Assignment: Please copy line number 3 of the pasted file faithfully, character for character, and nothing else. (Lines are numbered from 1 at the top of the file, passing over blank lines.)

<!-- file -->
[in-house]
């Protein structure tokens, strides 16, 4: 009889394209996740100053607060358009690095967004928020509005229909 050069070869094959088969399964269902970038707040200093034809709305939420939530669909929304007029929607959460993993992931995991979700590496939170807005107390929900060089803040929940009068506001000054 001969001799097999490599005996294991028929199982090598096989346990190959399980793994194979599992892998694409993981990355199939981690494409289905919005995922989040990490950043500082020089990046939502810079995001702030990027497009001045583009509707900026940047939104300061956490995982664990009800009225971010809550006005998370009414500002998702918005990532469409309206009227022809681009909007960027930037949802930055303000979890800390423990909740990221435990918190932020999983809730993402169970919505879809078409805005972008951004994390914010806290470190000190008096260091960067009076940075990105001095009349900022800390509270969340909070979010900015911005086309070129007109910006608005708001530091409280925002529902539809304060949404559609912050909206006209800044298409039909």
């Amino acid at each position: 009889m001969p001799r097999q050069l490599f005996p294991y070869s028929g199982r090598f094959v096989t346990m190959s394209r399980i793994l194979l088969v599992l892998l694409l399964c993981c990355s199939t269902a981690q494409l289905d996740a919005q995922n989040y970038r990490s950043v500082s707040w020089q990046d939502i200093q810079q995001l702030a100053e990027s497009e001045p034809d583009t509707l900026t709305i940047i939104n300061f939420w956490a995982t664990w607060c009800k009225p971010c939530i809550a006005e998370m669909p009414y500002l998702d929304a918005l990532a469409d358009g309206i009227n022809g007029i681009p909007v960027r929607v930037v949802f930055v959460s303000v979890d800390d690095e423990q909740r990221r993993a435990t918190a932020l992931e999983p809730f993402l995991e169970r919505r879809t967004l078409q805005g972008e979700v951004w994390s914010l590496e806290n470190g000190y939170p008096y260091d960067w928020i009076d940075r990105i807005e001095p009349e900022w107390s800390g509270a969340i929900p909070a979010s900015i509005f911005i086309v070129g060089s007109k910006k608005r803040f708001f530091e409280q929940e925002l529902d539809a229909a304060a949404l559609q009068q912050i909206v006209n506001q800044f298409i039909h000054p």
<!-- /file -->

């Amino acid at each position: 009889m001969p001799r097999q050069l490599f005996p294991y070869s028929g199982r090598f094959v096989t346990m190959s394209r399980i793994l194979l088969v599992l892998l694409l399964c993981c990355s199939t269902a981690q494409l289905d996740a919005q995922n989040y970038r990490s950043v500082s707040w020089q990046d939502i200093q810079q995001l702030a100053e990027s497009e001045p034809d583009t509707l900026t709305i940047i939104n300061f939420w956490a995982t664990w607060c009800k009225p971010c939530i809550a006005e998370m669909p009414y500002l998702d929304a918005l990532a469409d358009g309206i009227n022809g007029i681009p909007v960027r929607v930037v949802f930055v959460s303000v979890d800390d690095e423990q909740r990221r993993a435990t918190a932020l992931e999983p809730f993402l995991e169970r919505r879809t967004l078409q805005g972008e979700v951004w994390s914010l590496e806290n470190g000190y939170p008096y260091d960067w928020i009076d940075r990105i807005e001095p009349e900022w107390s800390g509270a969340i929900p909070a979010s900015i509005f911005i086309v070129g060089s007109k910006k608005r803040f708001f530091e409280q929940e925002l529902d539809a229909a304060a949404l559609q009068q912050i909206v006209n506001q800044f298409i039909h000054p």